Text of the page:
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Use the Yellow Ball to Win Your Tennis Match

Posted on Jan 01, 2015 in Seaside Tennis , Tracy Townsend , January-February 2015

As I write this column, it is about 72 and sunny here in Seaside, in December. It is the reason we have all come here. How could anyone not love the weather this beautiful day?

But on the tennis court, this sunny day can present a problem for your opponents if you know how to use it. The sun will hang lower in the sky from about November to March here at the beach. If you have the sun in your eyes, it can really be blinding.

The first way to use the sun is to lob more. Most players don’t turn enough to get the sun out their eyes. Most players don’t use their non-dominant hand to shield the sun from their view. Most players just hit a weak overhead when the sun is in their eyes.

Second, simply loft more shots. Don’t hit a high lob but try instead to add a few feet of net clearance with a little less pace on some of your ground strokes and let the ball bounce up toward the sun. You will be amazed at the number of mishits this will cause.

Third, look for the lefty. If a team has a left-handed player on the sunny side, hit it to them every shot (unless it’s Rafa). They have a sun-blinded view of nearly every forehand they hit, and it will frustrate them to no end. And since most players have a bigger forehand than backhand, it will take away that advantage.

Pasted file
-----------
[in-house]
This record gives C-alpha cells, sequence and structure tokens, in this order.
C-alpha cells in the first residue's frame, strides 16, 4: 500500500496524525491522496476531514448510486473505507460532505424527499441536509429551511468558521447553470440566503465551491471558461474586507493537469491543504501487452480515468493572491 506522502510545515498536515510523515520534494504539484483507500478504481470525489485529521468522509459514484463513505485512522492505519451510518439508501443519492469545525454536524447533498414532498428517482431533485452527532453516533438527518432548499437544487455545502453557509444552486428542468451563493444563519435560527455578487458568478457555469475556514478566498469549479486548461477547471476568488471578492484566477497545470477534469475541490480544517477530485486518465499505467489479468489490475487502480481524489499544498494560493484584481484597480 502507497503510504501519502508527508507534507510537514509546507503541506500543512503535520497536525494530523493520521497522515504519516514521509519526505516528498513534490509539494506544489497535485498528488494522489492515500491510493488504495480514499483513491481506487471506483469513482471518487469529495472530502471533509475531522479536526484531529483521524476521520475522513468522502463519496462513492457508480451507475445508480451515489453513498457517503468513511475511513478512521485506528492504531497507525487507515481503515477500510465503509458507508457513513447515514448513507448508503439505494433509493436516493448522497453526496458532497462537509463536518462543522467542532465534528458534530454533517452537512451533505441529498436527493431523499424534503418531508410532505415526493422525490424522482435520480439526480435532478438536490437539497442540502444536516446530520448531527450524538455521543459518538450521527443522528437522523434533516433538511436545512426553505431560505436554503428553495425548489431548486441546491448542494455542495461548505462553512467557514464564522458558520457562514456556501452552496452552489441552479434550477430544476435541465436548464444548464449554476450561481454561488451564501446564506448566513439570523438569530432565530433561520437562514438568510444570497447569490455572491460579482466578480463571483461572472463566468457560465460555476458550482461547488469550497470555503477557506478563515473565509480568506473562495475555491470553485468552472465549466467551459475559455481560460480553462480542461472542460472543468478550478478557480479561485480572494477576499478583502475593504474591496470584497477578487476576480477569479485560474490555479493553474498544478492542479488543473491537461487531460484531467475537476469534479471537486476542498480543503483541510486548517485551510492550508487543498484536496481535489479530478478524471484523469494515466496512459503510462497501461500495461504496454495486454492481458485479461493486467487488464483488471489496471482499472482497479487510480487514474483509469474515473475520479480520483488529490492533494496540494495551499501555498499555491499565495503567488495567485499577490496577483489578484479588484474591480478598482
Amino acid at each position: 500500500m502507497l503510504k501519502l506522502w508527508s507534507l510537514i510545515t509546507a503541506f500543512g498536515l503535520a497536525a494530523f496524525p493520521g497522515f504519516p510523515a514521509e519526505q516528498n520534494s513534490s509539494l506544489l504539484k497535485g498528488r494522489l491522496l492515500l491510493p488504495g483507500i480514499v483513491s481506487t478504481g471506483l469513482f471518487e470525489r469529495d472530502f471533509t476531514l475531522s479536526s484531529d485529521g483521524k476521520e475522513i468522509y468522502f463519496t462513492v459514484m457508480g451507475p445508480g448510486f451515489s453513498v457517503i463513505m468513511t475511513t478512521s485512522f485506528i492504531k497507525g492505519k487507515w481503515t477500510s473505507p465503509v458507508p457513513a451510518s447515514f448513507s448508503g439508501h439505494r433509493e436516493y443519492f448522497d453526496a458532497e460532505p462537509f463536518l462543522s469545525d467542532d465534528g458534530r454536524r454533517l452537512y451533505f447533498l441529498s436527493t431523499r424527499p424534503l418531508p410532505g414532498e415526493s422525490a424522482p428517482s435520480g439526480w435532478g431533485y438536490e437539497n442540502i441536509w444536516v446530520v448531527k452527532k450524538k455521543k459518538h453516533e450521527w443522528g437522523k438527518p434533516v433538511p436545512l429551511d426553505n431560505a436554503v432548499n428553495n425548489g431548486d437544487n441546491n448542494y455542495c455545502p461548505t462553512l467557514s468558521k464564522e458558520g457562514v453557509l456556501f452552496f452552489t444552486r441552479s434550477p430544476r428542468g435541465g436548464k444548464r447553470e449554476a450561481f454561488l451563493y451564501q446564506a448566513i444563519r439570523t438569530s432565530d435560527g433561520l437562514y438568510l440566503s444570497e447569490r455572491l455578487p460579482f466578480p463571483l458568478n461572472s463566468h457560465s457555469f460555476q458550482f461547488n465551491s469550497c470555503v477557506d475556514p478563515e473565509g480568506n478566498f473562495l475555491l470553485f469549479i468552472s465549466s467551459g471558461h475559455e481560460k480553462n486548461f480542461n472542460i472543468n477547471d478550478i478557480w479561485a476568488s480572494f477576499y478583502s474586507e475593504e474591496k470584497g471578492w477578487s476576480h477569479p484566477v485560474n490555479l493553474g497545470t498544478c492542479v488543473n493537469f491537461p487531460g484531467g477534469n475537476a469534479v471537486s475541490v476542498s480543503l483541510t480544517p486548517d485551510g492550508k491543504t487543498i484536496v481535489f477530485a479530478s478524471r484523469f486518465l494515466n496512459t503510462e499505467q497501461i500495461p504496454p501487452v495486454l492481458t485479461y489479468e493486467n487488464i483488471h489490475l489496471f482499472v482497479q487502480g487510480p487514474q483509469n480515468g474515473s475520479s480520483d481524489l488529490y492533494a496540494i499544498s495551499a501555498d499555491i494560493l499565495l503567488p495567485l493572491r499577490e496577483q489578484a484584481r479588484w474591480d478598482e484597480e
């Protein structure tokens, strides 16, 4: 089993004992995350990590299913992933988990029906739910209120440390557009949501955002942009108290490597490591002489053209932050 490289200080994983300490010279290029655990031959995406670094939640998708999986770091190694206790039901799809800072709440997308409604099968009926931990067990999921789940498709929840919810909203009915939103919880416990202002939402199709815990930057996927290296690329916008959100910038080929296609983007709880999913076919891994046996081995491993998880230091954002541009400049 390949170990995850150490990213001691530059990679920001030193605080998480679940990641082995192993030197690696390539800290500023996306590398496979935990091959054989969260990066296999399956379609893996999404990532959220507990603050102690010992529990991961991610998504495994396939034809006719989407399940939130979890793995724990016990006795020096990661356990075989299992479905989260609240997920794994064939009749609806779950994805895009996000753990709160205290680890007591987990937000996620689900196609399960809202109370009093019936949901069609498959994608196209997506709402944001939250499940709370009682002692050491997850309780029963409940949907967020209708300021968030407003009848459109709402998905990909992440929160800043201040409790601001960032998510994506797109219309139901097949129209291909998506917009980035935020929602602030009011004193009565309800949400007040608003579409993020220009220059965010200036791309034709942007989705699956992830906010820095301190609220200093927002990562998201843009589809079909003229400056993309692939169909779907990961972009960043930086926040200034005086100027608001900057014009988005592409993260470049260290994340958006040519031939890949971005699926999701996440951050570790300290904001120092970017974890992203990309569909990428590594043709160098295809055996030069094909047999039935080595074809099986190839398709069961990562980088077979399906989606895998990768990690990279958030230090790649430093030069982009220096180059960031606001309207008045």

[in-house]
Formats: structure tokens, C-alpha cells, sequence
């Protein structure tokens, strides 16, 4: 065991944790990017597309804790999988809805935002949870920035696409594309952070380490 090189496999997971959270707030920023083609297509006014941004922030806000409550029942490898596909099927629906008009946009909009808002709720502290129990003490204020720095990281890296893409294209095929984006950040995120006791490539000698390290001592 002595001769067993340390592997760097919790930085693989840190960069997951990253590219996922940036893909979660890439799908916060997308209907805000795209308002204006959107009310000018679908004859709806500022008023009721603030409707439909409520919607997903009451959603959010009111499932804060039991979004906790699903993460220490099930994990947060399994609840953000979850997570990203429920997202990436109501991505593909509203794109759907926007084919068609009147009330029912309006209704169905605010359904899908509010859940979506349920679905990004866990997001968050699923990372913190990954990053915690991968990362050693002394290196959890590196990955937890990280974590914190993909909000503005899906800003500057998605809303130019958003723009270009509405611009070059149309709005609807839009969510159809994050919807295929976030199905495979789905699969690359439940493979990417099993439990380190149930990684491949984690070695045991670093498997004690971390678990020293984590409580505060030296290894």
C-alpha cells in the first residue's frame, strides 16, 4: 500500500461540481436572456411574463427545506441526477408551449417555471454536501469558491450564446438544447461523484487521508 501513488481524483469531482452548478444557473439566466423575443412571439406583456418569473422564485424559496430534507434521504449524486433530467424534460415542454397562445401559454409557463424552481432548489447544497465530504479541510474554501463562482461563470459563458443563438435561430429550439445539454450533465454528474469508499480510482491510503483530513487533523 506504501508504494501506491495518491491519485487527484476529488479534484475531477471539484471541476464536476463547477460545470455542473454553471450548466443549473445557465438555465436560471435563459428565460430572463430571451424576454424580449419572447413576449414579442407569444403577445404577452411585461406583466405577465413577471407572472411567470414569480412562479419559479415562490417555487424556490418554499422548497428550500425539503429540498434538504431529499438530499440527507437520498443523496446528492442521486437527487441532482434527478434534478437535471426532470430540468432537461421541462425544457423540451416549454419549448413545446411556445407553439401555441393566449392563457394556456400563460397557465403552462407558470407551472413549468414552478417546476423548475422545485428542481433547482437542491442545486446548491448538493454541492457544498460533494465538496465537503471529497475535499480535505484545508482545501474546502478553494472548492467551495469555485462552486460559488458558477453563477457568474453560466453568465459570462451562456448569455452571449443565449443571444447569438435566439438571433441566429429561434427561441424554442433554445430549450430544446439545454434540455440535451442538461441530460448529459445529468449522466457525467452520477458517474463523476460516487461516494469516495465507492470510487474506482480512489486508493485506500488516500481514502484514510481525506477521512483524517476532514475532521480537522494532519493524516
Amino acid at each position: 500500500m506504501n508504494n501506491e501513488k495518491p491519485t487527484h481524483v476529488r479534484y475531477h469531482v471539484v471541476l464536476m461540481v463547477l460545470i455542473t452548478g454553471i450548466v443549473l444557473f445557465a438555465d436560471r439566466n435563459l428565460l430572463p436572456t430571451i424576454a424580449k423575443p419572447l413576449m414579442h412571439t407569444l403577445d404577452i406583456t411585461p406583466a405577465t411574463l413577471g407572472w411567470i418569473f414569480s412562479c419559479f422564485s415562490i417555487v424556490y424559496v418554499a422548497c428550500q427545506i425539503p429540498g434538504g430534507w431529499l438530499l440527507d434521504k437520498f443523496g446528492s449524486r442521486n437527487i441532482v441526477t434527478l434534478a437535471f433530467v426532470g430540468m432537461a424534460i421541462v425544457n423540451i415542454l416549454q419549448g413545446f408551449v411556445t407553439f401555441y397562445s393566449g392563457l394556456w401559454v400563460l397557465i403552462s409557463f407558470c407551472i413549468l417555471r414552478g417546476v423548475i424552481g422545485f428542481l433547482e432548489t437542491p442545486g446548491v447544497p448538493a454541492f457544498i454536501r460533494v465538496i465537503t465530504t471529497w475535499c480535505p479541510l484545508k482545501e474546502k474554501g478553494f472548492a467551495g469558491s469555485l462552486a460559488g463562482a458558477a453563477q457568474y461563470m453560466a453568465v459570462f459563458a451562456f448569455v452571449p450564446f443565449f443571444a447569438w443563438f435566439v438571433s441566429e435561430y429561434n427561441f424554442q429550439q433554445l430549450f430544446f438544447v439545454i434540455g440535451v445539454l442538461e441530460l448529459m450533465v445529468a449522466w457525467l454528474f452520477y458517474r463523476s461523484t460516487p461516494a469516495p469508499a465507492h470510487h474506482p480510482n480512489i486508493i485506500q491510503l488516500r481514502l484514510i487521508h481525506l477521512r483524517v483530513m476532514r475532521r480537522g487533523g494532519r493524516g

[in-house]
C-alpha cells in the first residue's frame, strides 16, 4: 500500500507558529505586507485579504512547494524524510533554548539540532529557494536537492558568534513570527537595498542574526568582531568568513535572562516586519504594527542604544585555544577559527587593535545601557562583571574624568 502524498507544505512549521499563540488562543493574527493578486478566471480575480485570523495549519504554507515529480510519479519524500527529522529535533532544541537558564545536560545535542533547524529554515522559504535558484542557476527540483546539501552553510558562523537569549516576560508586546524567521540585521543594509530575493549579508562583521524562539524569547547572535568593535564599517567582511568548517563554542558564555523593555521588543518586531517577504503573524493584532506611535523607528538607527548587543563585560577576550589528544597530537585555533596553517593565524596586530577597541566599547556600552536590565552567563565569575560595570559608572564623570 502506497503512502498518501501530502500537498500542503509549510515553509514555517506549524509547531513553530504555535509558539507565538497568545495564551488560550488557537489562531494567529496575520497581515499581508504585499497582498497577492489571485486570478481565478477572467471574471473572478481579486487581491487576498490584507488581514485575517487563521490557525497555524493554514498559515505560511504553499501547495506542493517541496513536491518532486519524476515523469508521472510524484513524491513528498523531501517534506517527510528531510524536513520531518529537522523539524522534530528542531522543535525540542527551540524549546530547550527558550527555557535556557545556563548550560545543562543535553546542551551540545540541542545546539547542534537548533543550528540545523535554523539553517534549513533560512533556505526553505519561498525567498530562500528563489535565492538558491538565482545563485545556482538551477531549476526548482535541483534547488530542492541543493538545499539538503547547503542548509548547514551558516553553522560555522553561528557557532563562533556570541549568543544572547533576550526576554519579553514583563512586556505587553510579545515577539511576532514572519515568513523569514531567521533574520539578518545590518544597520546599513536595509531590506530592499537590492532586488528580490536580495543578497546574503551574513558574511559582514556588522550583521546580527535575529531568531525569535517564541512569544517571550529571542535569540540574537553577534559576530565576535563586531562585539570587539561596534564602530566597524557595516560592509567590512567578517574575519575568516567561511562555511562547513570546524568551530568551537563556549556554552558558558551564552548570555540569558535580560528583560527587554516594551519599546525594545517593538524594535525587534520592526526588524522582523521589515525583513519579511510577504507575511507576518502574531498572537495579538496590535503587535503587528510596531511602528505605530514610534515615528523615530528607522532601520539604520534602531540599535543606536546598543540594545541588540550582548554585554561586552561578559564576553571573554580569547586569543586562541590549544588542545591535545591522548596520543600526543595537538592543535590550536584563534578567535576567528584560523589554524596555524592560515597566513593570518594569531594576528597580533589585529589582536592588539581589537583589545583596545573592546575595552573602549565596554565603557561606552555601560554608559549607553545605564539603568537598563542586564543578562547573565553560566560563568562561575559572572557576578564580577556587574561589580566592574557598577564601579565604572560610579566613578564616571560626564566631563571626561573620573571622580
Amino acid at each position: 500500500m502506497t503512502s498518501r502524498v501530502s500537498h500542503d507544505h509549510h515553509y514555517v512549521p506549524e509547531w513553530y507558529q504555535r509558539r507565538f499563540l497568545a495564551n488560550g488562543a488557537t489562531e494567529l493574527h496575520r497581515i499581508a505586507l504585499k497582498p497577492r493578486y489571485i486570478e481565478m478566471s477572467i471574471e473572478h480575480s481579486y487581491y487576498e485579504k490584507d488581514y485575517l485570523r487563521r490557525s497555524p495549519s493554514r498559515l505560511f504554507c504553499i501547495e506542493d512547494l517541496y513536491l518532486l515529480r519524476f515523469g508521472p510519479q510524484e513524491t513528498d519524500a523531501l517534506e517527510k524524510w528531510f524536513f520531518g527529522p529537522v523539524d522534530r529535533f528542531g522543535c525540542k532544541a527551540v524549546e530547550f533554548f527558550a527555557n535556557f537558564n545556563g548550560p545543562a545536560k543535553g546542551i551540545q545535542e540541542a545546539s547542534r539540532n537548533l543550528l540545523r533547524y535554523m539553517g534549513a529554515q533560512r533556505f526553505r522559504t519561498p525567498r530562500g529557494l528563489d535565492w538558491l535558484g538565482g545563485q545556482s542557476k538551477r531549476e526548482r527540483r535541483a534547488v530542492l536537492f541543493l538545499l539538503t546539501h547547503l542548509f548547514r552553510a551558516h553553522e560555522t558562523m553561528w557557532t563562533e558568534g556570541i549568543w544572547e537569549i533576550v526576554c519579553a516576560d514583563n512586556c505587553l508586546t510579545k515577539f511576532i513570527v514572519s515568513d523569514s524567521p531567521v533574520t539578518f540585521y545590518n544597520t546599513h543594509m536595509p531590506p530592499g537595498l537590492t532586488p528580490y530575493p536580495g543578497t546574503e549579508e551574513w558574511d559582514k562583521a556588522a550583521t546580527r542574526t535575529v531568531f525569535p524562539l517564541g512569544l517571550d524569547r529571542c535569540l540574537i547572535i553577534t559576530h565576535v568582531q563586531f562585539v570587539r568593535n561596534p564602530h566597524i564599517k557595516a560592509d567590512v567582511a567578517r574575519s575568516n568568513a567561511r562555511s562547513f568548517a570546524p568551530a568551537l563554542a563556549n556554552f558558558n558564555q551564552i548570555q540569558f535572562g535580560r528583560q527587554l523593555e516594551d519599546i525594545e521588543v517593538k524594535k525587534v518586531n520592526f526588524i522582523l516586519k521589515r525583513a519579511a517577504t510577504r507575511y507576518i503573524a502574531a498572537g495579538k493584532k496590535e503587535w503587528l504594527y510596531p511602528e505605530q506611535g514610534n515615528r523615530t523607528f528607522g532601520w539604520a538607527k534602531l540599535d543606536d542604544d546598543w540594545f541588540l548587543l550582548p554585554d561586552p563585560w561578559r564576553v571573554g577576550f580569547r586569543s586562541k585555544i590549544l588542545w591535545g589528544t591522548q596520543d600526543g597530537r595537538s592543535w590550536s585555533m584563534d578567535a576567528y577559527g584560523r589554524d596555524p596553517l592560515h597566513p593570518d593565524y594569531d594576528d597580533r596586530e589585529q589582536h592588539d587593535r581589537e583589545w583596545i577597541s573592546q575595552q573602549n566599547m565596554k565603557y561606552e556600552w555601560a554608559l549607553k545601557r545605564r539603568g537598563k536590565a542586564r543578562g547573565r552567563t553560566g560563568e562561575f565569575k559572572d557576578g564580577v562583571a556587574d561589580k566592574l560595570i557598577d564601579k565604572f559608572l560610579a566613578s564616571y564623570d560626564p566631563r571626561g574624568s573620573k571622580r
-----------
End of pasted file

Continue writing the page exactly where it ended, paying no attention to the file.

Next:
Fourth, plan on hitting a bigger return. Players tossing the serve up into the sun will rarely hit a good serve consistently. Take full advantage of this. After all, this is the one time that you know where the ball is going to be hit. It is going to be hit in that square right in front of you and probably not hit as effectively as usual because of that “big yellow ball” shining right in their eyes.

It is great to have a third player on your side in doubles, and if you use the sun correctly, it will feel like you have just that. I’ve never met anyone that the sun did not bother in some way. Remember though that this advantage only lasts for two games at a time, and then you’ll have to switch sides with your opponents. Hopefully they did not read this article.

Tracy Townsend is a resort Tennis expert and his company, 30A Tennis, manages Seaside Tennis on behalf of the Seaside Community Development Corp. You can reach him at or call (850) 231-2214. For news events and court conditions, find Seaside Tennis on Facebook.

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